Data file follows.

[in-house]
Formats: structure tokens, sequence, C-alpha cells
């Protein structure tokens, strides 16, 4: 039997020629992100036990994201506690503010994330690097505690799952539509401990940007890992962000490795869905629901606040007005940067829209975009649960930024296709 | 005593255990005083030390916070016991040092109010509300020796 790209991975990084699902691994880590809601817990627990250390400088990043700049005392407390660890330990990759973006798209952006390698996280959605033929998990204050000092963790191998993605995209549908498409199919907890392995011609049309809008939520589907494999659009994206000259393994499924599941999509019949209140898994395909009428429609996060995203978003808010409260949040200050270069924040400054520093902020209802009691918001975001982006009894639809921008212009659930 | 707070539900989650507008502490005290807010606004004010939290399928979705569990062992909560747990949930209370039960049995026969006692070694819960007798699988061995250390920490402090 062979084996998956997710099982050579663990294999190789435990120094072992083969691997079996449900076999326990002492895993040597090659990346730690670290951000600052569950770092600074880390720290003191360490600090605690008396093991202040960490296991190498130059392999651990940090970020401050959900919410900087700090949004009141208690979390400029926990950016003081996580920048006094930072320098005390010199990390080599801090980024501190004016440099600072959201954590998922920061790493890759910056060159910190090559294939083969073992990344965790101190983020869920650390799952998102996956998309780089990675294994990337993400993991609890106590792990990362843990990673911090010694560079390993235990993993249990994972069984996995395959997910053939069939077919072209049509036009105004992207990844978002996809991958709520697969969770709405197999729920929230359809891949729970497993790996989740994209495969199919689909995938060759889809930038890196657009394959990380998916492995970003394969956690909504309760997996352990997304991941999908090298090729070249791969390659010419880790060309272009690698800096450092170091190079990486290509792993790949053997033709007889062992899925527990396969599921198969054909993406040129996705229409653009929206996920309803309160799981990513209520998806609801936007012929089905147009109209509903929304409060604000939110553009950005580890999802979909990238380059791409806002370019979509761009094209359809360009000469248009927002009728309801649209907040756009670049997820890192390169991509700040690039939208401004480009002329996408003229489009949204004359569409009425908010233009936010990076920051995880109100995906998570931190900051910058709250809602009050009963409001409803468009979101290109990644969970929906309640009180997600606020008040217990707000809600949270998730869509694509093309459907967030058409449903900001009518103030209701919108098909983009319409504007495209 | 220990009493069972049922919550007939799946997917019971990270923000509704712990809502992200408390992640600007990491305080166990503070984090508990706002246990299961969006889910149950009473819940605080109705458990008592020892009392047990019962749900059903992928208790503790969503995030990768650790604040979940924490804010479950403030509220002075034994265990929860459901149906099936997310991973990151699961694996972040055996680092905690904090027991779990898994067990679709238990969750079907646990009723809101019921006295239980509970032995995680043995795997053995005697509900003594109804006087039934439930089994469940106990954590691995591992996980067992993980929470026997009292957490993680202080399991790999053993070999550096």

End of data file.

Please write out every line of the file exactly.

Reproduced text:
[in-house]
Formats: structure tokens, sequence, C-alpha cells
């Protein structure tokens, strides 16, 4: 039997020629992100036990994201506690503010994330690097505690799952539509401990940007890992962000490795869905629901606040007005940067829209975009649960930024296709 | 005593255990005083030390916070016991040092109010509300020796 790209991975990084699902691994880590809601817990627990250390400088990043700049005392407390660890330990990759973006798209952006390698996280959605033929998990204050000092963790191998993605995209549908498409199919907890392995011609049309809008939520589907494999659009994206000259393994499924599941999509019949209140898994395909009428429609996060995203978003808010409260949040200050270069924040400054520093902020209802009691918001975001982006009894639809921008212009659930 | 707070539900989650507008502490005290807010606004004010939290399928979705569990062992909560747990949930209370039960049995026969006692070694819960007798699988061995250390920490402090 062979084996998956997710099982050579663990294999190789435990120094072992083969691997079996449900076999326990002492895993040597090659990346730690670290951000600052569950770092600074880390720290003191360490600090605690008396093991202040960490296991190498130059392999651990940090970020401050959900919410900087700090949004009141208690979390400029926990950016003081996580920048006094930072320098005390010199990390080599801090980024501190004016440099600072959201954590998922920061790493890759910056060159910190090559294939083969073992990344965790101190983020869920650390799952998102996956998309780089990675294994990337993400993991609890106590792990990362843990990673911090010694560079390993235990993993249990994972069984996995395959997910053939069939077919072209049509036009105004992207990844978002996809991958709520697969969770709405197999729920929230359809891949729970497993790996989740994209495969199919689909995938060759889809930038890196657009394959990380998916492995970003394969956690909504309760997996352990997304991941999908090298090729070249791969390659010419880790060309272009690698800096450092170091190079990486290509792993790949053997033709007889062992899925527990396969599921198969054909993406040129996705229409653009929206996920309803309160799981990513209520998806609801936007012929089905147009109209509903929304409060604000939110553009950005580890999802979909990238380059791409806002370019979509761009094209359809360009000469248009927002009728309801649209907040756009670049997820890192390169991509700040690039939208401004480009002329996408003229489009949204004359569409009425908010233009936010990076920051995880109100995906998570931190900051910058709250809602009050009963409001409803468009979101290109990644969970929906309640009180997600606020008040217990707000809600949270998730869509694509093309459907967030058409449903900001009518103030209701919108098909983009319409504007495209 | 220990009493069972049922919550007939799946997917019971990270923000509704712990809502992200408390992640600007990491305080166990503070984090508990706002246990299961969006889910149950009473819940605080109705458990008592020892009392047990019962749900059903992928208790503790969503995030990768650790604040979940924490804010479950403030509220002075034994265990929860459901149906099936997310991973990151699961694996972040055996680092905690904090027991779990898994067990679709238990969750079907646990009723809101019921006295239980509970032995995680043995795997053995005697509900003594109804006087039934439930089994469940106990954590691995591992996980067992993980929470026997009292957490993680202080399991790999053993070999550096």